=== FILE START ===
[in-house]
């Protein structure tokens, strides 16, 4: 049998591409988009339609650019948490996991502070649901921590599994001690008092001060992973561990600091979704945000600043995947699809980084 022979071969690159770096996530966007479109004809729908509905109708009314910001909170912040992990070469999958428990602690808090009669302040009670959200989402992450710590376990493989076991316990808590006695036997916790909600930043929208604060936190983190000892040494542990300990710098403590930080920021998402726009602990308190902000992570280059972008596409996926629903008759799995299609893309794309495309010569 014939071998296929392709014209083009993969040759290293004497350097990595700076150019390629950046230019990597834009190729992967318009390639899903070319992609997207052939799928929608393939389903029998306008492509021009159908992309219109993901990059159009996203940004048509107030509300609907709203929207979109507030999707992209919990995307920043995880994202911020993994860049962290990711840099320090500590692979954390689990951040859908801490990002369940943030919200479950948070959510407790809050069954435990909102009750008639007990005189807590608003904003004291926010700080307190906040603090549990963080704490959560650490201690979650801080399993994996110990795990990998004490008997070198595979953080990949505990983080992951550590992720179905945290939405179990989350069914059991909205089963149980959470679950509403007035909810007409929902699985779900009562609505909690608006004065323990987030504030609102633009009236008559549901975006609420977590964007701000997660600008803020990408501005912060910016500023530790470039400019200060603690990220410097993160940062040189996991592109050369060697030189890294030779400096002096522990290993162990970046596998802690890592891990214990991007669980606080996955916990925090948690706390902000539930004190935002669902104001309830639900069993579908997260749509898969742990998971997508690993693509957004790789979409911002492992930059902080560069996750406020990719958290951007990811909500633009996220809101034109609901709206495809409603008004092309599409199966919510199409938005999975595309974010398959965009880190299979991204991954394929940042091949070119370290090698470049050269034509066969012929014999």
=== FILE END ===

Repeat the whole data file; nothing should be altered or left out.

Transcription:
[in-house]
């Protein structure tokens, strides 16, 4: 049998591409988009339609650019948490996991502070649901921590599994001690008092001060992973561990600091979704945000600043995947699809980084 022979071969690159770096996530966007479109004809729908509905109708009314910001909170912040992990070469999958428990602690808090009669302040009670959200989402992450710590376990493989076991316990808590006695036997916790909600930043929208604060936190983190000892040494542990300990710098403590930080920021998402726009602990308190902000992570280059972008596409996926629903008759799995299609893309794309495309010569 014939071998296929392709014209083009993969040759290293004497350097990595700076150019390629950046230019990597834009190729992967318009390639899903070319992609997207052939799928929608393939389903029998306008492509021009159908992309219109993901990059159009996203940004048509107030509300609907709203929207979109507030999707992209919990995307920043995880994202911020993994860049962290990711840099320090500590692979954390689990951040859908801490990002369940943030919200479950948070959510407790809050069954435990909102009750008639007990005189807590608003904003004291926010700080307190906040603090549990963080704490959560650490201690979650801080399993994996110990795990990998004490008997070198595979953080990949505990983080992951550590992720179905945290939405179990989350069914059991909205089963149980959470679950509403007035909810007409929902699985779900009562609505909690608006004065323990987030504030609102633009009236008559549901975006609420977590964007701000997660600008803020990408501005912060910016500023530790470039400019200060603690990220410097993160940062040189996991592109050369060697030189890294030779400096002096522990290993162990970046596998802690890592891990214990991007669980606080996955916990925090948690706390902000539930004190935002669902104001309830639900069993579908997260749509898969742990998971997508690993693509957004790789979409911002492992930059902080560069996750406020990719958290951007990811909500633009996220809101034109609901709206495809409603008004092309599409199966919510199409938005999975595309974010398959965009880190299979991204991954394929940042091949070119370290090698470049050269034509066969012929014999």